Of course, it is not always possible or even desirable to change another person’s view. Many people hold fast to their worldviews and brook no questions, no discussions, no responses. That does not mean that you have to emulate this attitude. Raising objections to their beliefs, citing logic or casting ridicule will not sway them. Seeking nuance does not have such objectives. Seeking nuance can ask why they hold these views, not merely how to change them. Discourse can be engaged by asking, “Interesting! Please tell me how you came to believe this to be so?” We seek to understand the personal process whereby the worldview was adopted, not the particular logic of the view itself.


Once the process is known, then it may be possible to follow the same process to develop a more nuanced view. Subtle possibilities could be pointed out that are more or less consistent with the worldview, but show some shades of gray. Once a hint of gray is perceived, then the world is already not purely black or white. To return to the red pill analogy: using the principle already agreed upon that our senses do not show us reality and can be deceived, it is plausible that we are being manipulated again in the red pill world. Now the worldview is not the binary red versus blue view, but other colors can be, indeed have to be, considered.


When certainty is diminished and an “I don’t know” mentality is re-found, possibilities expand. This is the joy in science: discovering the areas where the data do not fit the model. The challenge is taken up to create new maps. Dogmatic assertions do not serve us well, but a freedom to discuss alternatives and see various points of view will help us to open to nuance. Nothing is ever black or white. Beware the binary.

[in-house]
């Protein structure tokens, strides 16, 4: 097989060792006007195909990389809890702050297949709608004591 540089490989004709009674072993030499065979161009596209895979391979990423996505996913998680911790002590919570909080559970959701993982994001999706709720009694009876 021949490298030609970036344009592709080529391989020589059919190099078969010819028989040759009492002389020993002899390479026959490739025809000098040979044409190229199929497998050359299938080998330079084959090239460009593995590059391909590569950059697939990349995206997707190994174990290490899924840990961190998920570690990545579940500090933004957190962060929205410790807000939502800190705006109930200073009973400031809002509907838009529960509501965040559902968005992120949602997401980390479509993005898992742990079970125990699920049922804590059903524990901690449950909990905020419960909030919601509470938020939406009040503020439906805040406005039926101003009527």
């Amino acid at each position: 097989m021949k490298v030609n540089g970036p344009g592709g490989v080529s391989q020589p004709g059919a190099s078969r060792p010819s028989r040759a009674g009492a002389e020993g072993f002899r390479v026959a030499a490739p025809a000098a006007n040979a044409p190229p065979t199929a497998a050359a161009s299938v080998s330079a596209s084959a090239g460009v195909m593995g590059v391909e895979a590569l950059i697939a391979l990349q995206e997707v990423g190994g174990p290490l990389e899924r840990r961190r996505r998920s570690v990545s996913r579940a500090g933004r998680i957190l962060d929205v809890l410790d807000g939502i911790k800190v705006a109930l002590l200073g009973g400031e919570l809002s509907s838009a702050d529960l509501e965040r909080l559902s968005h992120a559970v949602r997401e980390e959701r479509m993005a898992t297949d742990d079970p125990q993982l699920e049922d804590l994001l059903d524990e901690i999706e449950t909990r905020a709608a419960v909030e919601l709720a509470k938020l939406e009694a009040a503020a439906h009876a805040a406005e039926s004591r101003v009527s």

[1] This quote is from the ancient teachings of the Dao de Jing by Lao Tzu, chapter 42.
[2] This is a view found in many philosophies and religions as well: the mind is real and the physical realm is an illusion. Spirit and matter are absolutely distinct and binary, as predicted by Cartesian principles.
[3] Keanu Reeves fans will surely remember the role he played in the movie Bill and Ted’s Excellent Adventure, where a time-travelling Rufus helps Bill and Ted complete their history project. (I wish George Carlin’s time machine could bring him back to us today! His wisdom is missed.)
[4] This is a phrase from the poem The Second Coming by William Butler Yeats, written following the 1918–1919 pandemic in which Yeats’ pregnant wife caught the virus and nearly died.

Turning and turning in the widening gyre 
The falcon cannot hear the falconer;
Things fall apart; the centre cannot hold;
Mere anarchy is loosed upon the world,

The blood-dimmed tide is loosed, and everywhere   
The ceremony of innocence is drowned;
The best lack all conviction, while the worst 
Are full of passionate intensity.
[5] I first heard this saying from Paul Grilley, but I am not sure who actually coined the phrase. Ironically, this statement applies to itself as well!